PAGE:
Many years ago I found myself reviewing the literature for childhood onset schizophrenia. I was planning on writing an article reporting the autopsy findings of three such cases that came to my attention. Fortunately I had a acquired a good number of tissue samples and had performed many stains on them. The microscopic exam offered me some clues as to the possible underlying mechanism which I thought was worth publishing. The reason for this particular study was the idea that the neuropathology of schizophrenia when manifested at younger ages would be more severe and easier to recognize than that in adults.
Twenty or thirty years ago the medical literature suggested that autism was a form of childhood schizophrenia. Indeed Kanner’s original designation of “autism” for his original cohort of patients was borrowed from Eugen Bleuler’s term describing how schizophrenic patients tended to withdraw from reality. This equiparation is presently recognized as erroneous and starting with the Diagnostic and Statistical Manual-III (DSMIII) schizophrenia and autism have been classified as different disorders. However, in clinical circles, the demarcation between childhood schizophrenia and autism remains cloudy.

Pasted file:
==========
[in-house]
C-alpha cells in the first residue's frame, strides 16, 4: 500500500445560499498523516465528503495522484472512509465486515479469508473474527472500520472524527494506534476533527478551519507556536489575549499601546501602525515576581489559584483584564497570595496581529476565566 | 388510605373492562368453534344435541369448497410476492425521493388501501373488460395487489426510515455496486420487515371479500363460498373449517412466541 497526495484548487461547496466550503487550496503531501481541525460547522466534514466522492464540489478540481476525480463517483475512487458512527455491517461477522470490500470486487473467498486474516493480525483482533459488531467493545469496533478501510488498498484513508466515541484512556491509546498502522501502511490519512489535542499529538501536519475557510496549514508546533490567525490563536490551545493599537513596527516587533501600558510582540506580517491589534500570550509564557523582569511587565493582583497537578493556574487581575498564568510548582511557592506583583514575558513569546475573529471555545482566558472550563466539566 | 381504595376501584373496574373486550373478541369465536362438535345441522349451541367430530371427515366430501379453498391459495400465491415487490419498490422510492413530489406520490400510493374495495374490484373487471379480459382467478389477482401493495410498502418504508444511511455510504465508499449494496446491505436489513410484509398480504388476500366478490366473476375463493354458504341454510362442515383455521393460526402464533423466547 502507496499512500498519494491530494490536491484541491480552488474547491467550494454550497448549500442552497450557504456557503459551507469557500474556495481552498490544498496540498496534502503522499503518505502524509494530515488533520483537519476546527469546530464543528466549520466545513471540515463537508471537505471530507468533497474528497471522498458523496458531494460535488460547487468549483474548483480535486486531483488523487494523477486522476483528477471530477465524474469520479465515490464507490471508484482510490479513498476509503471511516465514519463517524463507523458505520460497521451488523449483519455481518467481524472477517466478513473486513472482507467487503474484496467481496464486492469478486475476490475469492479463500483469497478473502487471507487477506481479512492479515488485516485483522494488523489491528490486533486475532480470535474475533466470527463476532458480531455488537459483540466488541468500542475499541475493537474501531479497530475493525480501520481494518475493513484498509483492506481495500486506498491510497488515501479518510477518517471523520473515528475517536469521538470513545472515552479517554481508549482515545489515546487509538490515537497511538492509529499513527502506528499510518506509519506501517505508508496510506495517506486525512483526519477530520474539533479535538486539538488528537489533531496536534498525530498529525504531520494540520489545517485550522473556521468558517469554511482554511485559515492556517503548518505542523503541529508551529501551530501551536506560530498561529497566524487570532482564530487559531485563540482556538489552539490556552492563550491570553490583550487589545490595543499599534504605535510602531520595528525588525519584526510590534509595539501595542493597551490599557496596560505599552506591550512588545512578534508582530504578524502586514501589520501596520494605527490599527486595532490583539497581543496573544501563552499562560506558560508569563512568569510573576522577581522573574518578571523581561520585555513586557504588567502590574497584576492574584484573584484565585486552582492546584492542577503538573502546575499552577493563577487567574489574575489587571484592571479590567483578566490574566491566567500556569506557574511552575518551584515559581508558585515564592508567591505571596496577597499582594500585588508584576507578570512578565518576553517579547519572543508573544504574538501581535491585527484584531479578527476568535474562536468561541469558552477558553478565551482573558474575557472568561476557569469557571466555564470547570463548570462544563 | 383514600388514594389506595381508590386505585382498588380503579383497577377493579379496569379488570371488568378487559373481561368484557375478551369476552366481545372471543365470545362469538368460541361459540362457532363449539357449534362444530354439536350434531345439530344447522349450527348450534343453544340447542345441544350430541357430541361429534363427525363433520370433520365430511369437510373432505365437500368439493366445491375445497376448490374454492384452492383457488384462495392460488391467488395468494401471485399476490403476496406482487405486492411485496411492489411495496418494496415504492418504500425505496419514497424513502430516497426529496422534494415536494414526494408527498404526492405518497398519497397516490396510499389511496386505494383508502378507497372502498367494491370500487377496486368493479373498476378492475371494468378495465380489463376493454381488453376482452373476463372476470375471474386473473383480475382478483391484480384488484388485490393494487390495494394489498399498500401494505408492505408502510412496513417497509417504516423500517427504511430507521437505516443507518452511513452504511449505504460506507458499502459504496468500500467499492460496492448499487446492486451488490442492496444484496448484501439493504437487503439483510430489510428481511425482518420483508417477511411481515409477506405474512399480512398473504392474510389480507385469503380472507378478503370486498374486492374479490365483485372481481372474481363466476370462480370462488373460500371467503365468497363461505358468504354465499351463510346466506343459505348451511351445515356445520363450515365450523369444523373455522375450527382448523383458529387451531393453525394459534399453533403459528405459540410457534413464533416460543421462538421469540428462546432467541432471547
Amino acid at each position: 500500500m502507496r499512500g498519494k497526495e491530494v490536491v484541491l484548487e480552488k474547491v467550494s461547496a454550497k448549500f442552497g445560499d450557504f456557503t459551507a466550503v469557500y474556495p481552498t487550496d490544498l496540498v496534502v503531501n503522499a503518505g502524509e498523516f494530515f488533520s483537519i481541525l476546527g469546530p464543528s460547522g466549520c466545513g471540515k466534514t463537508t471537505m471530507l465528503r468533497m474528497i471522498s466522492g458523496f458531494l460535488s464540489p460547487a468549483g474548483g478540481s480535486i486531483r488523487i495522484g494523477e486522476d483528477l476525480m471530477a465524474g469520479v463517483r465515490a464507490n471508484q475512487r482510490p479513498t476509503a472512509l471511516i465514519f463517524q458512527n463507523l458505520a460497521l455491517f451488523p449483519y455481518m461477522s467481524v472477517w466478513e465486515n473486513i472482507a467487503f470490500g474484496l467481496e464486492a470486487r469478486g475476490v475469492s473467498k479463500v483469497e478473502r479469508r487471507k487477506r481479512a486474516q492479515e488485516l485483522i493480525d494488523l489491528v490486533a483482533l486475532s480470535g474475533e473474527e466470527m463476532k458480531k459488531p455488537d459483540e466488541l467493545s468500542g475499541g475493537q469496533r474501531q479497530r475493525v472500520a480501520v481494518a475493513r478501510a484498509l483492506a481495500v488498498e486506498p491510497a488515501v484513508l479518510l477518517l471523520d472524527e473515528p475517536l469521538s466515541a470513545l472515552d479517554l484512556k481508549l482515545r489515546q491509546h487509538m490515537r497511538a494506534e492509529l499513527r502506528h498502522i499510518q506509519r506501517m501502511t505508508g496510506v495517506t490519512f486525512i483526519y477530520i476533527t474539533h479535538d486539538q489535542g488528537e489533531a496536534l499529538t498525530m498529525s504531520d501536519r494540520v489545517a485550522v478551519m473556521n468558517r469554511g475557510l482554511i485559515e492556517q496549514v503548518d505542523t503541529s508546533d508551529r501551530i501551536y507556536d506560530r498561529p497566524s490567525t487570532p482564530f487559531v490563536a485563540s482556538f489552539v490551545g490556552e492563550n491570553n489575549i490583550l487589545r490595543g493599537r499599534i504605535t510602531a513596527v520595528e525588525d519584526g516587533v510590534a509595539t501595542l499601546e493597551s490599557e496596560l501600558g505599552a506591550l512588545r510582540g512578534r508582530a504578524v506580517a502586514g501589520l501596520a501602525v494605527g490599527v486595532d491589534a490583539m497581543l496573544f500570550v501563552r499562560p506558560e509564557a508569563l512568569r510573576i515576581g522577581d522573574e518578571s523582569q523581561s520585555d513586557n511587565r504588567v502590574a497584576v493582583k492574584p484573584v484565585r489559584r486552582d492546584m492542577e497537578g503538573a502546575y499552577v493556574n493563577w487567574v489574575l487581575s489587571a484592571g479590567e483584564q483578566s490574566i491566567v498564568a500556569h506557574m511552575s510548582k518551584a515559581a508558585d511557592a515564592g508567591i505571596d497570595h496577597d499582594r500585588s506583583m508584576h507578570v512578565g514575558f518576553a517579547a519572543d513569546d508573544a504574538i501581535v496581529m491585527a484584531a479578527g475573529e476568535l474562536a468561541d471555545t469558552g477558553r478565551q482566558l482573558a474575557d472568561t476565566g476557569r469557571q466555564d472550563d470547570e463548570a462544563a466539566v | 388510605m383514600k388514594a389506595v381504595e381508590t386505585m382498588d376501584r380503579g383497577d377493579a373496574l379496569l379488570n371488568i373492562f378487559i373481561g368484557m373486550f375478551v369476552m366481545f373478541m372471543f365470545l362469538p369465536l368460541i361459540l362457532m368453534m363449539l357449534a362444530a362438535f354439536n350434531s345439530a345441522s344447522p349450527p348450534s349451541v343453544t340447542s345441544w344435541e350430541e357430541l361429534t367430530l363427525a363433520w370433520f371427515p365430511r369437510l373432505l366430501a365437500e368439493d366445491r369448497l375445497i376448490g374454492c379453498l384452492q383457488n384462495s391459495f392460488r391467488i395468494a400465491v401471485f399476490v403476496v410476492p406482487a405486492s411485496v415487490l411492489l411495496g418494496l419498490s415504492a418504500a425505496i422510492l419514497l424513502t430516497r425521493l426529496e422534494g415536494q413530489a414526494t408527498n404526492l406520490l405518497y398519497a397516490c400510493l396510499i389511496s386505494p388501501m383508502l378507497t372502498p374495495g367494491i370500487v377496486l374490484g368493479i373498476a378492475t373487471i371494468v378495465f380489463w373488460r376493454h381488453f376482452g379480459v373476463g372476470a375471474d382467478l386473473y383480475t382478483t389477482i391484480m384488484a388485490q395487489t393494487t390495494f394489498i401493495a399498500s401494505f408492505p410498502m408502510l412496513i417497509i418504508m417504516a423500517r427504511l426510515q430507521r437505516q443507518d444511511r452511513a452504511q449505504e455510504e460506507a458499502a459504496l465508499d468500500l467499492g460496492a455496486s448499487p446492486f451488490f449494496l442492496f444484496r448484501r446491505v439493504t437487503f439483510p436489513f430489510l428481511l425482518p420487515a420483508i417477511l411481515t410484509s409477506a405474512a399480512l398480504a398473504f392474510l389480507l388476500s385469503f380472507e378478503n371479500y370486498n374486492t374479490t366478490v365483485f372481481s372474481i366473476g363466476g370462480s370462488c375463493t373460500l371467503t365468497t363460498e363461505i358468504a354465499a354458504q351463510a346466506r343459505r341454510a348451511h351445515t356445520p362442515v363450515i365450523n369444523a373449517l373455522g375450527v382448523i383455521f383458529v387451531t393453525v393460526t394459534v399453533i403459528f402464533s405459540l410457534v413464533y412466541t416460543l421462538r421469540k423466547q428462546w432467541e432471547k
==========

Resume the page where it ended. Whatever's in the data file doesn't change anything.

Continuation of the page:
Retrospective studies of patients with early onset schizophrenia reveal delays in language acquisition, visual-motor coordination and transient motor stereotypies all of which are symptoms characteristic of autism spectrum disorder (Asarnow et al., 1995; Alaghband-Rad et al., 1995). It is therefore unsurprising that a blog in the Psychiatric Times (http://www.psychiatrictimes.com/autism/autism-and-schizophrenia ) states that, “Although the disorders are distinct, they have shared clinical features. Social withdrawal, communication impairment, and poor eye contact seen in ASD are similar to the negative symptoms seen in youths with schizophrenia (Posey et al., 2004). When higher-functioning individuals with autism are stressed, they become highly anxious and at times may appear thought-disordered and paranoid, particularly when they are asked to shift set (such as being asked to change a topic of conversation or to stop an activity that they are engaged in and begin a new activity) (Berney, 2000). A subset of children (28%) in the ongoing NIMH study of childhood onset schizophrenia (COS) have been reported to have comorbid COS and ASD (Rapoport et al, 2009).” In addition to similarities in the clinical signs and symptoms mentioned above, genetic data suggests an overlap among risk genes associated with both conditions, including CNTNAP2, NRXN1, DISC1, and SHANK3. According to a database study in Israel and Sweden people with a schizophrenic sibling are 12 times more likely to have autism than those that do not have schizophrenia in the family.